The Medical Minute: Great American Smokeout 2009

November 17, 2009

By John Messmer

This month, how would you like to do something that will:

  • make you wealthier
  • give you more energy
  • improve your skin
  • improve your long term health
  • help you to live longer and better
  • make you smell better
  • reduce health care costs
  • improve the environment
  • reduce the risk of disease in those around you, and
  • make you proud of yourself?

Sound too good to be true? If you quit smoking you will do all those things.

Nov. 19 is the date for this year’s Great American Smokeout. Since the Surgeon General identified the dangers of smoking, Americans have gradually quit, yet about one in five still smoke. The Centers for Disease Control estimates that about 4,000 young adolescents start smoking every day and 6 percent of middle school students are smokers.

Smoking is not just a habit, it’s an addiction. There are some people who apparently do not have an addiction and smoke “socially,” but they are not common. For someone to tolerate inhaling irritating smoke and to be willing to stand out in the snow and rain to smoke, it has to be for more than the scintillating conversation of the other smokers that compels them.

In fact, for those who do have the addiction, there are specific nerve cells in the brain to which the nicotine attaches. When nicotine hooks up to the nerve, it signals a pleasure center in the brain. When the nicotine leaves the nerve after a time, the pleasure center lets you know by reminding you to have another smoke. This does not occur in everyone, but you won’t know if it could happen to you until you try smoking. But then you have started the addiction process.

The first step to giving up smoking is to decide to do it. Fortunately there is a lot of help available. It is a process. Even quitting cold turkey requires a plan to deal with the withdrawal and getting past the desire to smoke in all the customary times and places you always smoke.

On this year’s Great American Smokeout, if you have thought about quitting, why not give it a try? To prepare, go to http://1800quitnow.cancer.gov to hear from others who have quit and learn about the support and education available free from the government. The site also has links to smoking cessation support sites for all 50 states. Another resource is the sponsor of the Great American Smokeout, the American Cancer Society at http://www.cancer.org/docroot/subsite/greatamericans/smokeout.asp. Also check out the quick tips at Penn State Milton S. Hershey Medical Center Health Information Library.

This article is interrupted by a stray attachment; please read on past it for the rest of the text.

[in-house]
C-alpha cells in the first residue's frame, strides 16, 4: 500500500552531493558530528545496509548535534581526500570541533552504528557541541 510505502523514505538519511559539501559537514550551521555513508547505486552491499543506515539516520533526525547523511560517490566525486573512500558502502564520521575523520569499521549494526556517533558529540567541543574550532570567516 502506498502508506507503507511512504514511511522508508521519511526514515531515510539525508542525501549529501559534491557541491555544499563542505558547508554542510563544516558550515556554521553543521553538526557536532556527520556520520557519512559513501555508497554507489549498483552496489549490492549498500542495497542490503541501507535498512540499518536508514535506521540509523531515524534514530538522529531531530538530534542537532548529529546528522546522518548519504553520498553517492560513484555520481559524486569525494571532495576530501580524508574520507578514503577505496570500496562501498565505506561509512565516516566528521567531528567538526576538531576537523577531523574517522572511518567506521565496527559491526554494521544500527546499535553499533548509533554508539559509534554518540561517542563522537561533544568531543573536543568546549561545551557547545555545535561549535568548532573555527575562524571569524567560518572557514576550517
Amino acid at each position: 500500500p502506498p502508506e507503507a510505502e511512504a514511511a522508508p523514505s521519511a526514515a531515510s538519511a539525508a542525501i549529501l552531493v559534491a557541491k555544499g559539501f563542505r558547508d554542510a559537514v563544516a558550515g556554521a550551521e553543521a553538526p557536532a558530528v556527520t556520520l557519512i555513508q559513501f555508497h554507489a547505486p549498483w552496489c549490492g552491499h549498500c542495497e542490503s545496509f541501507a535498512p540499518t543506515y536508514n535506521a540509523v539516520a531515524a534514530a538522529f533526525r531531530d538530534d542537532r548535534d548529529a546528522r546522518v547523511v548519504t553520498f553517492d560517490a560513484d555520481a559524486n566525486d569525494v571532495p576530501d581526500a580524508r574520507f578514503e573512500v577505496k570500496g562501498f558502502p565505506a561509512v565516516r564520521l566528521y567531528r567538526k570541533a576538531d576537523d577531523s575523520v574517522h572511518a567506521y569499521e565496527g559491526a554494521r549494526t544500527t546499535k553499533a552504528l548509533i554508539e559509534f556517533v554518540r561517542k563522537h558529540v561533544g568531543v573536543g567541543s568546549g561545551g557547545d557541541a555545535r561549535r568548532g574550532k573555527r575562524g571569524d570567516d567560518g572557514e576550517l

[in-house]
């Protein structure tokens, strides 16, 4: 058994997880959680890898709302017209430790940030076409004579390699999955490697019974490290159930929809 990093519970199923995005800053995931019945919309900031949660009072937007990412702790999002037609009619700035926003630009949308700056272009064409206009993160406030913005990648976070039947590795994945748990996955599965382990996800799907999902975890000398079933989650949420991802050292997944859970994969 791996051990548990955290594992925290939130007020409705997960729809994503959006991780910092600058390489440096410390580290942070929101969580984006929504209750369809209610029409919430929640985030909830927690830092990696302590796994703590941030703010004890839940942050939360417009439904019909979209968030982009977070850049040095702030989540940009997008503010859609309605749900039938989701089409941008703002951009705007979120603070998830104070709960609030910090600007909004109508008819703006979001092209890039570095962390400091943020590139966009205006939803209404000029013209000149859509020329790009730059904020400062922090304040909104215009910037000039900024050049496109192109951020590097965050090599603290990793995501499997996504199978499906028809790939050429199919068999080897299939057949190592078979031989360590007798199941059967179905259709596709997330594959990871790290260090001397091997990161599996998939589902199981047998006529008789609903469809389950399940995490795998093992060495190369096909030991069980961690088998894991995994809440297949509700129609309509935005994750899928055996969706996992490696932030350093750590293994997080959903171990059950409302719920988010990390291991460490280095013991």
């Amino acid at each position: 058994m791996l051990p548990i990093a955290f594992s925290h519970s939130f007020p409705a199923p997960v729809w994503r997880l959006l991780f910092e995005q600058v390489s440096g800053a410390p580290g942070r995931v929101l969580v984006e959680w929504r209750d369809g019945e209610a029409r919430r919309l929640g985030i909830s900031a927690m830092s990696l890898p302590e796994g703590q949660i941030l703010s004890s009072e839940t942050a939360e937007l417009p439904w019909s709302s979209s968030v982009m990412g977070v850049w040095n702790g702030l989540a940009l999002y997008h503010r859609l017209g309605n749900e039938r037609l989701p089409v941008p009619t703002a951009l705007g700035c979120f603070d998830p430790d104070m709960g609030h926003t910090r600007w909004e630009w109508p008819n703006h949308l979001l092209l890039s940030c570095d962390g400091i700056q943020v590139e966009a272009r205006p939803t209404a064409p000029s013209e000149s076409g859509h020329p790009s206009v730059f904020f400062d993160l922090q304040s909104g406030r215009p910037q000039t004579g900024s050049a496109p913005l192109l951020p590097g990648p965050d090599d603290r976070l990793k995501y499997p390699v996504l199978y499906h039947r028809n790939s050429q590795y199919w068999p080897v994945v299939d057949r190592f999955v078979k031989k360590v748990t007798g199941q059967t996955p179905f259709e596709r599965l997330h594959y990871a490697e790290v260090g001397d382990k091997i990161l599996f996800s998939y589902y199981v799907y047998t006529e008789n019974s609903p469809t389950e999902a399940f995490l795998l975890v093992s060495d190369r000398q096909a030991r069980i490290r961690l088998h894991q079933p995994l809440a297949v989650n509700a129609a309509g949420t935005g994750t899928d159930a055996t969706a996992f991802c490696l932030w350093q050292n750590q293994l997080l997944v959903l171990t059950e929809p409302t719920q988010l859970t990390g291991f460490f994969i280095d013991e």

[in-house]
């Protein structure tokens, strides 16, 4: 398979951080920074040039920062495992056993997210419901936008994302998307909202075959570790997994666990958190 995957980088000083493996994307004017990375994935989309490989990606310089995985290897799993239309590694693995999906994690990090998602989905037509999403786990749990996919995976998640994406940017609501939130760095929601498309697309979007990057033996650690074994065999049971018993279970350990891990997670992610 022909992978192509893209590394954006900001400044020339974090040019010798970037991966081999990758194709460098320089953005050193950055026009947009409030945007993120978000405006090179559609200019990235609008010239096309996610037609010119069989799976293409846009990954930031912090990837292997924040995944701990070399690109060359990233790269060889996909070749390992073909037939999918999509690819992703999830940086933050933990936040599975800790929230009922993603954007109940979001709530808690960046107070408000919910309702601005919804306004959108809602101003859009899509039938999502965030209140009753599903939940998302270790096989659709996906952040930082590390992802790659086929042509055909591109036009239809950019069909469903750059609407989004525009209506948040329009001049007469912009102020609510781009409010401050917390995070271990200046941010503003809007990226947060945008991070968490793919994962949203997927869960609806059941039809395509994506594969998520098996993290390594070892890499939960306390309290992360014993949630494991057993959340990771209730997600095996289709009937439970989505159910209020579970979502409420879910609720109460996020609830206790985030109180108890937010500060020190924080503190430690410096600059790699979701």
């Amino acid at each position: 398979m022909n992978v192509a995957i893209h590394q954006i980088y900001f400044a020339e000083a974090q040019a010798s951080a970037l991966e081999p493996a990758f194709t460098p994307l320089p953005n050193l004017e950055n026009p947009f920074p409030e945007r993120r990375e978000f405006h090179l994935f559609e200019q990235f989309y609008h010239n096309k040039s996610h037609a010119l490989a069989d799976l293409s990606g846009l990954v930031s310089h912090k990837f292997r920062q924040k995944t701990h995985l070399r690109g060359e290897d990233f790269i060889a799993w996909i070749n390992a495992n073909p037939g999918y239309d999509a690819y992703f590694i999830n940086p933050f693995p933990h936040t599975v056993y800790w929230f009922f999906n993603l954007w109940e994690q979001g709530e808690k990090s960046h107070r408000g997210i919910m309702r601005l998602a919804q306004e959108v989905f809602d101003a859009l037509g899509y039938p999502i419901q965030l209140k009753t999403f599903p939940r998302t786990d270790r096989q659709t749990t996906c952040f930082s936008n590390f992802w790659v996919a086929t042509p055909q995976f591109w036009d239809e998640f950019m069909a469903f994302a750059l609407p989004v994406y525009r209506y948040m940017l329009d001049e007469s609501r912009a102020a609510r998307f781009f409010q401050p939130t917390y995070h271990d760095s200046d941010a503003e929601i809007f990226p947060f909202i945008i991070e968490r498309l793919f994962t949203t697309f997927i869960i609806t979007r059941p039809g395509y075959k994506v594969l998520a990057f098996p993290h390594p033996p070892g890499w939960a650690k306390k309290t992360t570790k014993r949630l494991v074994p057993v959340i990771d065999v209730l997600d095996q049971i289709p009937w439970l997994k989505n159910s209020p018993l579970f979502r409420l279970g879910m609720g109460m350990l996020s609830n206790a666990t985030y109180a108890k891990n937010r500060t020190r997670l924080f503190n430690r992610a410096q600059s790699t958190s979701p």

Your doctor or other health care practitioner can help, too, by supporting your quitting through medication. There is no medicine that will make you stop smoking – that is up to you – but it might help once you commit to quitting.

A pack-a-day smoker will save about $1,800 per year by quitting. Your clothes, car, hair and breath will stop smelling like smoke. Your skin will look better as your circulation improves. You will have more energy. People around you will not have the detrimental effects of secondhand smoke. You will reduce your carbon footprint and save health care costs. Give it a try this month, even for just a day.

John Messmer is associate professor of family and community medicine at Penn State College of Medicine and a staff physician at Penn State Hershey Medical Center.

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Last Updated November 23, 2009